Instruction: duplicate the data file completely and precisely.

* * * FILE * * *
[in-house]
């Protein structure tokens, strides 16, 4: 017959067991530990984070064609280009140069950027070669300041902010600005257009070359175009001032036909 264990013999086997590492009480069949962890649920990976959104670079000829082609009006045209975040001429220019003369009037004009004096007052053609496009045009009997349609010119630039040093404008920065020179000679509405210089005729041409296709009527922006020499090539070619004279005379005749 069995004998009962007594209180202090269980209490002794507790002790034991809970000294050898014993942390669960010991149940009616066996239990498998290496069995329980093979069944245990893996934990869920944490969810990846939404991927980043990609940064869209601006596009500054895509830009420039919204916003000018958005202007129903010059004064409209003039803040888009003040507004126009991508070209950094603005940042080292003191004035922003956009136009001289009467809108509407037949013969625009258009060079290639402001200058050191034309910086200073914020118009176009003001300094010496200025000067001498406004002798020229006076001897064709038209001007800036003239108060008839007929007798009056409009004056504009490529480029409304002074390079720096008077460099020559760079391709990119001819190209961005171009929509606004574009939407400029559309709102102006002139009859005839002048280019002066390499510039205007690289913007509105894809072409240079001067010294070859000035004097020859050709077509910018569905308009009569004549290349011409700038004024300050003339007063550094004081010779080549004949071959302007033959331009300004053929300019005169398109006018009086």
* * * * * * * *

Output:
[in-house]
């Protein structure tokens, strides 16, 4: 017959067991530990984070064609280009140069950027070669300041902010600005257009070359175009001032036909 264990013999086997590492009480069949962890649920990976959104670079000829082609009006045209975040001429220019003369009037004009004096007052053609496009045009009997349609010119630039040093404008920065020179000679509405210089005729041409296709009527922006020499090539070619004279005379005749 069995004998009962007594209180202090269980209490002794507790002790034991809970000294050898014993942390669960010991149940009616066996239990498998290496069995329980093979069944245990893996934990869920944490969810990846939404991927980043990609940064869209601006596009500054895509830009420039919204916003000018958005202007129903010059004064409209003039803040888009003040507004126009991508070209950094603005940042080292003191004035922003956009136009001289009467809108509407037949013969625009258009060079290639402001200058050191034309910086200073914020118009176009003001300094010496200025000067001498406004002798020229006076001897064709038209001007800036003239108060008839007929007798009056409009004056504009490529480029409304002074390079720096008077460099020559760079391709990119001819190209961005171009929509606004574009939407400029559309709102102006002139009859005839002048280019002066390499510039205007690289913007509105894809072409240079001067010294070859000035004097020859050709077509910018569905308009009569004549290349011409700038004024300050003339007063550094004081010779080549004949071959302007033959331009300004053929300019005169398109006018009086």